Jake and Lyndsay’s Canadian SUP tour comes to an end on an incredible day 6:
Day 6: Moraine Lake, AB
For our final paddle of the trip we woke up early (6 am) to head out to Moraine Lake. Since this lake is the hardest to access (windy road, small parking lot, VERY popular) we wanted to get there by 7 am to make sure we beat the holiday crowd (the hotel clerk mentioned shuttles would be running to the lake starting around 9am). Before this trip it seemed like every picture that popped up on my Instagram feed was of Moraine Lake. Now I know why. We pulled up to the parking lot down the 12 km access road right around 7am and were one of about 15 cars there. It was light out but the sun was still behind the mountains so it was a very cool and shady 47 °F/8 °C. Moraine Lake sits snugly in what is known as The Valley of the Ten Peaks; a well-known area of Alberta that consists of ten steep mountain peaks and glaciers that are all over 10,000 feet.
We grabbed our gear and headed to the shore. The lake was very quiet and for the first time on this trip we didn’t entertain questions about our paddleboards as we pumped them up (by now we had a scripted response). The water was glass and with the exception of Boom Lake it was much clearer than the other glacier lakes we paddled. The color of the water was also very different; instead of an emerald green color, it was a deep, beautiful, royal blue. The peaks surrounding the lake were much closer together and much steeper and the bowl the lake sat in was also much deeper and tighter, almost making you feel slightly claustrophobic.
When we launched our boards we were the only ones on the lake. It was such an incredible feeling to hear nothing but your paddle cutting through the water on such a glassy and beautiful lake. As we paddled the sun starting peeking over the mountains, highlighting the famous peaks at the far end of the lake. This produced one of the most amazing reflections I have ever seen and Jake and I both sat on our boards and watched it for a bit.
We paddled over to the far shore of the lake to find an amazing waterfall feeding the lake. It was around this point we realized two things: 1) the sun was not going to come out over the mountain anytime soon and 2) we had not dressed appropriately. Our feet were completely frozen to the point where we had to keep sitting on our boards to try and warm them up.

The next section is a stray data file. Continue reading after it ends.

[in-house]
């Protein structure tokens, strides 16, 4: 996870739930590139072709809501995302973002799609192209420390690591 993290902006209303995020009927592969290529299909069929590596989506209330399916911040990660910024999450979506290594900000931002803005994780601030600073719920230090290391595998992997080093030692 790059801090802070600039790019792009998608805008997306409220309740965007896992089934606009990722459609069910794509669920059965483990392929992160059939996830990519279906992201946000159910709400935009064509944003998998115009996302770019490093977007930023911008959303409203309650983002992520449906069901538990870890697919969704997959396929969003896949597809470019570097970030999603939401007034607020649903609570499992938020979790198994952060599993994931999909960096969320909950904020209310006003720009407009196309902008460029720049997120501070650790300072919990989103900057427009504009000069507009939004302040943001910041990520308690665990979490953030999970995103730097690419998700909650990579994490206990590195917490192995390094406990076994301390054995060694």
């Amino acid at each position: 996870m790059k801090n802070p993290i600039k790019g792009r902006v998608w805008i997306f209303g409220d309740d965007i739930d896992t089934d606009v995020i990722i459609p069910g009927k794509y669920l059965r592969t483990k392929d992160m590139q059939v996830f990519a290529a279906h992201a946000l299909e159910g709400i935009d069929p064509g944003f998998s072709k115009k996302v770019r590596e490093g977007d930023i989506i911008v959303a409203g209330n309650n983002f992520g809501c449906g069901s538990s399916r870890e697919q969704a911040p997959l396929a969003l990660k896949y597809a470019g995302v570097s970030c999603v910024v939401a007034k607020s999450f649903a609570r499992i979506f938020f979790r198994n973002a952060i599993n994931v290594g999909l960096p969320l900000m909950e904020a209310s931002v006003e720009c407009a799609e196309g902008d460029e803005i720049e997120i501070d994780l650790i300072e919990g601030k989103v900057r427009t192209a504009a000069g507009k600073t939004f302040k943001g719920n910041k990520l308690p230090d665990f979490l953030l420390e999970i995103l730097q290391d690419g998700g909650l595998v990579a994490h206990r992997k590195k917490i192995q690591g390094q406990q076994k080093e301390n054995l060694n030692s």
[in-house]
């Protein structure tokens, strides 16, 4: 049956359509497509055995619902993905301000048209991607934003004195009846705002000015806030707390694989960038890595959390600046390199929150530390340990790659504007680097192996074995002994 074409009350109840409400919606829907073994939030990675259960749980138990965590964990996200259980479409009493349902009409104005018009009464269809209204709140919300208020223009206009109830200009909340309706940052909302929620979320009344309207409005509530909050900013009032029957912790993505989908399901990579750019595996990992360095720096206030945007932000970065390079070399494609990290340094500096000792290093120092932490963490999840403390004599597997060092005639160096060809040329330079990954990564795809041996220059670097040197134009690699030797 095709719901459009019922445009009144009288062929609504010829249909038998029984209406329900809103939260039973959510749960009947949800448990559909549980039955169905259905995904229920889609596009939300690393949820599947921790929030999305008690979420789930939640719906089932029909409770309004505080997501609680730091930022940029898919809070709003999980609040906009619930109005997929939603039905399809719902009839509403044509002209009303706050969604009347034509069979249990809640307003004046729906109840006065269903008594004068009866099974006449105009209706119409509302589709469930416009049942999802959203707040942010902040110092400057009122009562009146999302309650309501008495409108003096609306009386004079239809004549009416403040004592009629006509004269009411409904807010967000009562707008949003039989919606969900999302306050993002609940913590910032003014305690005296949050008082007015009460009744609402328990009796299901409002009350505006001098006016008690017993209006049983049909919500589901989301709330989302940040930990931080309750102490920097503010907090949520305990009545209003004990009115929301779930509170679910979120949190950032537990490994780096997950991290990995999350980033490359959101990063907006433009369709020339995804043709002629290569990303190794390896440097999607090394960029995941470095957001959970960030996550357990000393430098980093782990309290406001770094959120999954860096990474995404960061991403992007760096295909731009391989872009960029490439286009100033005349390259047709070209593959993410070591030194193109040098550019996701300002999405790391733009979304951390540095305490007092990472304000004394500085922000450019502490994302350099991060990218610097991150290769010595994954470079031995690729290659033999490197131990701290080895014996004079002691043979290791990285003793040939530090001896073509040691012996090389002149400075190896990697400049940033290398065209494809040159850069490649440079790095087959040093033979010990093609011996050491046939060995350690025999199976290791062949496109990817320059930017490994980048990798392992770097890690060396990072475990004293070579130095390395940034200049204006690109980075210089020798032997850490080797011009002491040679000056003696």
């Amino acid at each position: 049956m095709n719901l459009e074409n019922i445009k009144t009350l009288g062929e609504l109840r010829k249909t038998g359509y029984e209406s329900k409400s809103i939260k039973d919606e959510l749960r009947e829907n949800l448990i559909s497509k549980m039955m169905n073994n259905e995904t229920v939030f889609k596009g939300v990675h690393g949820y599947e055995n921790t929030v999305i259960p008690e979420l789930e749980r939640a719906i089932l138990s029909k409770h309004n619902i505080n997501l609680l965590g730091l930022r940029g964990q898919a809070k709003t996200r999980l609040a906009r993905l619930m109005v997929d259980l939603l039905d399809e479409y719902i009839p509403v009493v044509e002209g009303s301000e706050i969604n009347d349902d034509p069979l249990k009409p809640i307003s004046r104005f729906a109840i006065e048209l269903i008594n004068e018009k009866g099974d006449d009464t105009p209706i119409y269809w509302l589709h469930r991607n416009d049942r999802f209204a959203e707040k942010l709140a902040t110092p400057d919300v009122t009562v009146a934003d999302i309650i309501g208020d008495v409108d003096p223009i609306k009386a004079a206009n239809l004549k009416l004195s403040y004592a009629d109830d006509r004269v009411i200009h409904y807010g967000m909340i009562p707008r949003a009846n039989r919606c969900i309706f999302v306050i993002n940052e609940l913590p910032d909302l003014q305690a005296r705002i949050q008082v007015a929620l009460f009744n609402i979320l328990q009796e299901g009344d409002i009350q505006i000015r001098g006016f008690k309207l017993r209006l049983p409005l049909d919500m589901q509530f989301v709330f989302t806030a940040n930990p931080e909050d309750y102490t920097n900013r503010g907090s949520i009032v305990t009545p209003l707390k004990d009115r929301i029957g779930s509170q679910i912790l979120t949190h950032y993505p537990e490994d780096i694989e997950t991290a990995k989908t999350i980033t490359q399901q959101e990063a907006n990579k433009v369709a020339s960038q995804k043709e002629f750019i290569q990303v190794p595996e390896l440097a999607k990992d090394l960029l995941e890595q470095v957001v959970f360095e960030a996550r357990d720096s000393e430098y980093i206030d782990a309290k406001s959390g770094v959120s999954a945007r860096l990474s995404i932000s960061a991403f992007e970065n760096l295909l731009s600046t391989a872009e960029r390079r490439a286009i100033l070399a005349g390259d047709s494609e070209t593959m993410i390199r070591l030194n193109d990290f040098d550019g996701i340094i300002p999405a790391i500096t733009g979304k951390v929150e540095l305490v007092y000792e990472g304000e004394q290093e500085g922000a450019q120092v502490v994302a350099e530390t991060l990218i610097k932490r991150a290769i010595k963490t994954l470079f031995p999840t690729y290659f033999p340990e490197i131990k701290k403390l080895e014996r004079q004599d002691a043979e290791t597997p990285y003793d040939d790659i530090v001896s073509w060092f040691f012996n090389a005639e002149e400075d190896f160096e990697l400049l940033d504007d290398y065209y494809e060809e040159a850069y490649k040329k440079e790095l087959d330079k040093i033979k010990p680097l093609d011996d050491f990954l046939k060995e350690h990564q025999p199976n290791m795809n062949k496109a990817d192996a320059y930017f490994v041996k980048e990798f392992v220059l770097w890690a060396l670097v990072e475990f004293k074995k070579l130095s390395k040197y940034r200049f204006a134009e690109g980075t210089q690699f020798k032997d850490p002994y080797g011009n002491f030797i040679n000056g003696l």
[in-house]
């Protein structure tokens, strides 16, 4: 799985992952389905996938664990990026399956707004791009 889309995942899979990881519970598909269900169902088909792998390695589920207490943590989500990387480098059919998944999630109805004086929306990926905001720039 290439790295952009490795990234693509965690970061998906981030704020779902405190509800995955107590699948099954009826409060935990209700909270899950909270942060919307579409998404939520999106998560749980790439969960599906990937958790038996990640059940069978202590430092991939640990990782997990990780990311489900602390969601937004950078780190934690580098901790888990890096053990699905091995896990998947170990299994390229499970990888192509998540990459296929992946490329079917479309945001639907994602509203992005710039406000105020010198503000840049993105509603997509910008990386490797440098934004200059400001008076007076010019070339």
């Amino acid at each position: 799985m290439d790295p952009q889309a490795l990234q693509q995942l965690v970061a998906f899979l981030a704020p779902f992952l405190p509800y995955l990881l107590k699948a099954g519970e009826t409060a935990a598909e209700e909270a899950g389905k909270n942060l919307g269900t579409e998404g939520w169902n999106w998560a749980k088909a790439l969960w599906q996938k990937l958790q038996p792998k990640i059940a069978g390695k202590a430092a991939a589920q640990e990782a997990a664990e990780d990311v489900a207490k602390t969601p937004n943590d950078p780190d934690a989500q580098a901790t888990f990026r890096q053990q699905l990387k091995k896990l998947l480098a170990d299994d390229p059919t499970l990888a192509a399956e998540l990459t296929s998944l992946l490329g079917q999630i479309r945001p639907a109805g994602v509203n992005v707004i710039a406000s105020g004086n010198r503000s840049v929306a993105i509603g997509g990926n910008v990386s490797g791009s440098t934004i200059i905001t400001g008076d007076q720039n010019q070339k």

After taking our time to explore the lake for about an hour and a half, we started hearing and seeing people so we headed back to the shore we launched from. We wanted to leave the lake before it became so busy that it ruined our quiet experience. We docked on the far side away from the crowd (at this point I was completely frozen and the sun still had not come out), rolled up our boards and headed to the trail.
When we returned to the car it was almost 10 am and the parking lot and lake were swarming with people. As we headed back down the road we also noticed that the road was now closed to incoming traffic and only shuttles were allowed in and out of the lake. We were pretty pumped that we got there early and had the experience that we did. Before heading back to the hotel for a soak in the hot tub, we drove down a beautiful scenic by way, Bow Valley Parkway, and saw some beautiful scenery, including an old wildfire area that was now populated with wildflowers. We sat and ate lunch along a riverbank (no one else around) and headed back to the hotel to relax.
On our way out of the Rockies we saw more elk, both white and black tail deer, antelope, a mean-ass looking badger, and a couple big horn sheep. I would say we were pretty lucky from an animal viewing perspective.
This was not my first trip to the Canadian Rockies; being born and raised in Canada, I have visited this area a handful of times. This time, however, was far more remarkable than the others. Honestly, I attribute that to paddle boarding. Our boards enabled us to see over a dozen hidden waterfalls, look deep into crystal blue waters, get alongside wildlife, experience solitude, and see the very best views of the glaciers – all things non-paddling tourists can never see. Over the course of six days we inflated/deflated our boards seven times, paddled six lakes and one river, and drove over 2800 miles. Jake and I whole-heartedly believe that perspective is everything, and when you are visiting the Canadian Rocky Mountains the best perspective is from your SUP.
Click a link below to read the 6-part series to their story: